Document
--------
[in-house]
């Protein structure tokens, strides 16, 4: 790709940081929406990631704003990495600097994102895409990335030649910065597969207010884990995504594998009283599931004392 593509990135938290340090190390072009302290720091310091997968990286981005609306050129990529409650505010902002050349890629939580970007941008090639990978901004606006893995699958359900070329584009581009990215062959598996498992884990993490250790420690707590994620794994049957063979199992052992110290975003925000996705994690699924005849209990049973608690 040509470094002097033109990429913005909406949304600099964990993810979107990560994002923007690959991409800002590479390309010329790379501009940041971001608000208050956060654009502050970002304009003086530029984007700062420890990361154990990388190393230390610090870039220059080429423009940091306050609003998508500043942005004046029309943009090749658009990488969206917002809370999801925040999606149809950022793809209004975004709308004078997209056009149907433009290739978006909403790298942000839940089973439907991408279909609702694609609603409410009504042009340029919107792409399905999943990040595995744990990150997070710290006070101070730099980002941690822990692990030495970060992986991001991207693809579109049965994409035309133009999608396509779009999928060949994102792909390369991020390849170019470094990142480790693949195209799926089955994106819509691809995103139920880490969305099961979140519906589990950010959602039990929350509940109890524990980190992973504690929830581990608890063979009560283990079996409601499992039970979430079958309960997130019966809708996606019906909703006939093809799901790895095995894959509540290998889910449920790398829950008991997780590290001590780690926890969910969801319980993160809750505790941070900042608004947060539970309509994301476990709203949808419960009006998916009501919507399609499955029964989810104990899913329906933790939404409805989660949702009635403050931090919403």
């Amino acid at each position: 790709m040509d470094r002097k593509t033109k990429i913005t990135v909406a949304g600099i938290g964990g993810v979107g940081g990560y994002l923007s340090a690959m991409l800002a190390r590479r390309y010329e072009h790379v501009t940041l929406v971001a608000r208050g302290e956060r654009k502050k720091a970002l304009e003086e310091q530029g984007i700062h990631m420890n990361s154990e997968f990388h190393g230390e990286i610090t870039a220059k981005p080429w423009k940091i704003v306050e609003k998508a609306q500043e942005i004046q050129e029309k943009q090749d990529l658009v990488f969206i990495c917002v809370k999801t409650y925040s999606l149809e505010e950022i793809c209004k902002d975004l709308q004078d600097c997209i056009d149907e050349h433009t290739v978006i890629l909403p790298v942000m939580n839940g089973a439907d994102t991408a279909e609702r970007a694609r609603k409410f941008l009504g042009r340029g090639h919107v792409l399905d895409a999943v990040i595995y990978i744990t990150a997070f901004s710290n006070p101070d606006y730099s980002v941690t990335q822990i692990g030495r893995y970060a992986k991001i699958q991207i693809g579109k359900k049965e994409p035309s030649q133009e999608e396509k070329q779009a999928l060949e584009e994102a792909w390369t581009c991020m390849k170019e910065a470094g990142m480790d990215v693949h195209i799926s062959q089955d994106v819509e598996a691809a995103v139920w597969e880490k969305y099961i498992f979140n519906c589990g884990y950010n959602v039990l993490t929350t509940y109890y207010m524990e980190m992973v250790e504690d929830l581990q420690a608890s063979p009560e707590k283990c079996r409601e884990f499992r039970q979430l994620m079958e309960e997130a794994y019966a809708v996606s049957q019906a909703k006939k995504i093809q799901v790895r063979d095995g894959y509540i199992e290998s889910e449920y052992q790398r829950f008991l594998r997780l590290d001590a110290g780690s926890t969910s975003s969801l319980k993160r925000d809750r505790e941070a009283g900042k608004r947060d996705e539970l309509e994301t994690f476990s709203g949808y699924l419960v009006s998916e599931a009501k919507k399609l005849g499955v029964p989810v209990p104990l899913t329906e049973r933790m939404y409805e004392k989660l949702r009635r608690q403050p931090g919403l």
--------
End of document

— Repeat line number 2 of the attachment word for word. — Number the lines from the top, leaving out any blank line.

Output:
């Protein structure tokens, strides 16, 4: 790709940081929406990631704003990495600097994102895409990335030649910065597969207010884990995504594998009283599931004392 593509990135938290340090190390072009302290720091310091997968990286981005609306050129990529409650505010902002050349890629939580970007941008090639990978901004606006893995699958359900070329584009581009990215062959598996498992884990993490250790420690707590994620794994049957063979199992052992110290975003925000996705994690699924005849209990049973608690 040509470094002097033109990429913005909406949304600099964990993810979107990560994002923007690959991409800002590479390309010329790379501009940041971001608000208050956060654009502050970002304009003086530029984007700062420890990361154990990388190393230390610090870039220059080429423009940091306050609003998508500043942005004046029309943009090749658009990488969206917002809370999801925040999606149809950022793809209004975004709308004078997209056009149907433009290739978006909403790298942000839940089973439907991408279909609702694609609603409410009504042009340029919107792409399905999943990040595995744990990150997070710290006070101070730099980002941690822990692990030495970060992986991001991207693809579109049965994409035309133009999608396509779009999928060949994102792909390369991020390849170019470094990142480790693949195209799926089955994106819509691809995103139920880490969305099961979140519906589990950010959602039990929350509940109890524990980190992973504690929830581990608890063979009560283990079996409601499992039970979430079958309960997130019966809708996606019906909703006939093809799901790895095995894959509540290998889910449920790398829950008991997780590290001590780690926890969910969801319980993160809750505790941070900042608004947060539970309509994301476990709203949808419960009006998916009501919507399609499955029964989810104990899913329906933790939404409805989660949702009635403050931090919403």